(Photo by Lee Talbert/Johnson City Press)
When Jennifer Hovatter’s husband, Thomas, died from complications of lymphedema in June 2007, her life spun off in a new and purposeful direction.
Set to help others who suffer from the same painful, disabling and potentially fatal condition, Hovatter organized a local support group for lymphedema patients and their families.
She launched the Thomas Hovatter Lymphedema Foundation in her husband’s honor and hosted awareness events to educate everyone about the need for increased lymphedema research and more insurance coverage for its suffers.
With the help of a group of like-minded friends in 2009, Hovatter convinced the state’s lawmakers and governor to proclaim the June 18 anniversary of her husband’s death Lynphedema Awareness Day in Tennessee. And two years later, she saw the state go on to proclaim the entire third week of June as Lymphedema Awareness Week.
On a personal level, Hovatter’s mission is to establish a local lymphedema clinic, and in December she took a significant step toward that goal, earning her bachelor’s degree in public health from East Tennessee State University.
Her next step is graduate school and beyond that a doctorate in psychology she will use to help lymphedema patients cope with the mental stresses unique to their condition.
“It’s really sad, especially for children who classmates tease them because don’t understand why their limbs are so gigantic,” she said.
The provisions of Tennessee’s two lymphedema awareness proclamations spell out the motivation behind Hovatter’s work most clearly:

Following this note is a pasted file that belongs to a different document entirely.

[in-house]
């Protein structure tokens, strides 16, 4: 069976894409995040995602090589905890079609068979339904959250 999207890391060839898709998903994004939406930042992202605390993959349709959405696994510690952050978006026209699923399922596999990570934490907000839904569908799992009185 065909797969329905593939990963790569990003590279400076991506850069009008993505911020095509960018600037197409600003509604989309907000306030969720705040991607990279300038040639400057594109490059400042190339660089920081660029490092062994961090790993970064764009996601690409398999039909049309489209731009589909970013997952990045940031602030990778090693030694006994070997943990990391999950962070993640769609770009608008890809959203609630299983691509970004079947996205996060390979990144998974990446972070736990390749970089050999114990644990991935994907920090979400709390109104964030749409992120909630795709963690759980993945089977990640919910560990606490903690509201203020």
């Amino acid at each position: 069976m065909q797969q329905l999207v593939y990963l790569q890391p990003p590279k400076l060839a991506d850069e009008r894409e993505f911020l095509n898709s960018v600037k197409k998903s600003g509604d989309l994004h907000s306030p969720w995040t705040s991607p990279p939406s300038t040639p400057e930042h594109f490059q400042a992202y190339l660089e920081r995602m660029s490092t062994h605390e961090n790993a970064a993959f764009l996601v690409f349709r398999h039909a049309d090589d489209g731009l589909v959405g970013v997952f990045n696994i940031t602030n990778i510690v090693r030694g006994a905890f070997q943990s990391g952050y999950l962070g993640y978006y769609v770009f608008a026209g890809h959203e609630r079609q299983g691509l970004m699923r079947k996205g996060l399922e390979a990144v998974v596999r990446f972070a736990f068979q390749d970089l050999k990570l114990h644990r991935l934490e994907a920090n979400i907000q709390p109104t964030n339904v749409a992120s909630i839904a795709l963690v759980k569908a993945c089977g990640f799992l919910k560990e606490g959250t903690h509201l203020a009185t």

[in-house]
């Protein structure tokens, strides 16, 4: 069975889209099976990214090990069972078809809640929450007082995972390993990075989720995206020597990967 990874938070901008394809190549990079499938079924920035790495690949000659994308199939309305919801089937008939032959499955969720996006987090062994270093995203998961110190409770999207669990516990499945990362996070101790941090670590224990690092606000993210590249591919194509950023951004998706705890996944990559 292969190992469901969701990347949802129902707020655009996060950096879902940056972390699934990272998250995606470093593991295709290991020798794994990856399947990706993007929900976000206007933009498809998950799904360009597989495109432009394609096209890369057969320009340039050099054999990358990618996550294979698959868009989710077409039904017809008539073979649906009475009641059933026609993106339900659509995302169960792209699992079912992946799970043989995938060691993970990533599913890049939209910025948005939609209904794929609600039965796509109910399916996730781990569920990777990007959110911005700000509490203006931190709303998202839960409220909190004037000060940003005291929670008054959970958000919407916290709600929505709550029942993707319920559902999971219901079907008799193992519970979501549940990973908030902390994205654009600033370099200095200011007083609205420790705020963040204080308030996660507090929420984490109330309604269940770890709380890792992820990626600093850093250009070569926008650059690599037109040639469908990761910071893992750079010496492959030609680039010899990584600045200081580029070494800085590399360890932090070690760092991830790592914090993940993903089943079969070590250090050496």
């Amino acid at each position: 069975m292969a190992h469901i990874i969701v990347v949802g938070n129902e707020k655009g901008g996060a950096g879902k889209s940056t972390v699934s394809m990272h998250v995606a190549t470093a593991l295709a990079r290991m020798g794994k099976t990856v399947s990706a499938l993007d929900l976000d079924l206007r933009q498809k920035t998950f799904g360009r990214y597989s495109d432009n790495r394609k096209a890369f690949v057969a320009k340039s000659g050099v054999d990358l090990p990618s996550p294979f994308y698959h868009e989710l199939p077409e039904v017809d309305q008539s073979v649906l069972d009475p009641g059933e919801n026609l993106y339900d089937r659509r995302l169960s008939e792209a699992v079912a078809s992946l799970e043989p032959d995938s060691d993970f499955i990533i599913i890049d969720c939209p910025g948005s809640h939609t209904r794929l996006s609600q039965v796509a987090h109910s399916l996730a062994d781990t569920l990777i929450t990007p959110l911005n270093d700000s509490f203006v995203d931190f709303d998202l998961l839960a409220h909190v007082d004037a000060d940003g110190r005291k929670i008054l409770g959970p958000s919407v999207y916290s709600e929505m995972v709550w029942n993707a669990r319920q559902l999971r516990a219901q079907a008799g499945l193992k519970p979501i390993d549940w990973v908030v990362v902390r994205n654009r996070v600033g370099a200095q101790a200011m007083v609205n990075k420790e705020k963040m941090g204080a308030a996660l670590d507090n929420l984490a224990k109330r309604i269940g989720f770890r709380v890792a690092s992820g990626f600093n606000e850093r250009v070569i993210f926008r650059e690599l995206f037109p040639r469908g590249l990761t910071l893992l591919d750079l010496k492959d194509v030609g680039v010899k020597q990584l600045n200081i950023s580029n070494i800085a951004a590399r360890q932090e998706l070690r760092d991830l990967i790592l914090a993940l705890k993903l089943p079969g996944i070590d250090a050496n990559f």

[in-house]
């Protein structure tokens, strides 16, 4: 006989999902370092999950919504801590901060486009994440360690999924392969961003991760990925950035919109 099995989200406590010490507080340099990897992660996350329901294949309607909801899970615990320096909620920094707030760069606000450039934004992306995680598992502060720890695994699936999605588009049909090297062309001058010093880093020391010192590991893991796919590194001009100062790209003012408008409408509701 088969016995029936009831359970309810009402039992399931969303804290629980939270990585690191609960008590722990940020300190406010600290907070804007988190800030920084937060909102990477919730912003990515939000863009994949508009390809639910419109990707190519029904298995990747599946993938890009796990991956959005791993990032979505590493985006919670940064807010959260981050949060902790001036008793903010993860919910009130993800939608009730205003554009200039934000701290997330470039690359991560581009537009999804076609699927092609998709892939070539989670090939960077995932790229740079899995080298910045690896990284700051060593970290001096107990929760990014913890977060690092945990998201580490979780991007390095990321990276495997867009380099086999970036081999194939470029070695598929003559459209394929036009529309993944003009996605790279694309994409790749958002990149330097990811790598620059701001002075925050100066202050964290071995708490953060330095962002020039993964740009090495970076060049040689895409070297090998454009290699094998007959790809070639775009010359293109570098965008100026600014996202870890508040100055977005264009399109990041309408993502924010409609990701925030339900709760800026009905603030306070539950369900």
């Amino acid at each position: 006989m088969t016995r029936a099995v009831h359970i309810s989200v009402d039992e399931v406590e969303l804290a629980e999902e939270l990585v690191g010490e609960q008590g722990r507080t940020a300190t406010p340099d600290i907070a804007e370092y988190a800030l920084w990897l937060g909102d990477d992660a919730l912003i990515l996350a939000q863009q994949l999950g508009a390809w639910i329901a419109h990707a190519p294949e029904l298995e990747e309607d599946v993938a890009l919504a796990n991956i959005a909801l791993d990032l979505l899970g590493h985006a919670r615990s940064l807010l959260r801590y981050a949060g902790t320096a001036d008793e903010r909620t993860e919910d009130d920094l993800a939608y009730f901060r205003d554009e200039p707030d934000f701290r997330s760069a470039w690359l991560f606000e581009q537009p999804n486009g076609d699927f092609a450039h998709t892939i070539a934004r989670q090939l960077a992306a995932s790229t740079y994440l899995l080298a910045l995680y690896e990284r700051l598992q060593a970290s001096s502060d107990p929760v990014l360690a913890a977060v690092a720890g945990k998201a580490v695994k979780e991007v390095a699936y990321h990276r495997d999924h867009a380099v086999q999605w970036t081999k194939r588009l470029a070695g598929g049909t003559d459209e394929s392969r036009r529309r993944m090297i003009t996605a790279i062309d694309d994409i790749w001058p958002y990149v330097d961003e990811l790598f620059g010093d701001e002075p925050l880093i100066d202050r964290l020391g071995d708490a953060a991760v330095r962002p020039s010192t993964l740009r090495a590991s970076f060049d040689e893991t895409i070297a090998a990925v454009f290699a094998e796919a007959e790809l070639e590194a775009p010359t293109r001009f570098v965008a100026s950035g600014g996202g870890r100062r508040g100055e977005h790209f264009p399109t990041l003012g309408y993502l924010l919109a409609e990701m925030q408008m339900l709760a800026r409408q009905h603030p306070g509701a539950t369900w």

n Lymphedema, or the accumulation of lymphatic fluid, proteins and cellular waste that results in severe swelling in the arms, legs or other areas of the body, can lead to disfigurement, loss of the use of limbs and severe infection.
n The largest group of people diagnosed with lymphedema are cancer patients, including 20 percent of all breast cancer patients.
n There is no cure, no drug and no effective surgical treatment for lymphedema.
n Lyphemeda research has been notably limited.
Hovatter said what the proclamations do not state is that:
n The compression bandages used to treat lymphedema patients are not covered by insurance.
n Those bandages come at a cost that is beyond most patients’ means.
n With timely treatment, patients can live relatively normal lives.
And so her work continues.
Joining with other families and lymphedema patients nationwide, Hovatter is currently lobbying Congress to improve insurance coverage for lymphedema treatment and the compression bandages that typically cost $800 each, must be replaced every six months, and in the worst of cases, must be custom-made to fit the patient’s disfigurement.
In September, she hopes to be among lymphedema advocates from across the country who will spend three days in Washington making their plea for enactment of the Lymphedema Treatment Act.
“The bill is in Congress now,” she said. “I have committed my own life to raising the public’s awareness of lymphedema and finding a cure for the disease. Too many people do not get diagnosed in time and end up with infection throughout their body, even death.
“I feel called by God to do all I can do to make sure they get the treatment they need. It is my mission to make everyone aware of this terrible disease.”
On March 13, Hovatter’s recently reorganized Tri-Cities Lymphedema Support Group will conduct a Caring and Sharing meet and greet at the Health Resources Center at The Mall at Johnson City.
More information about the local support group may be obtained by calling Hovatter 341-5737 or email email@example.com. More information about the pending Lymphedema Treatment Act can be found online at www.LymphedemaTreatmentAct.org.comments powered by Disqus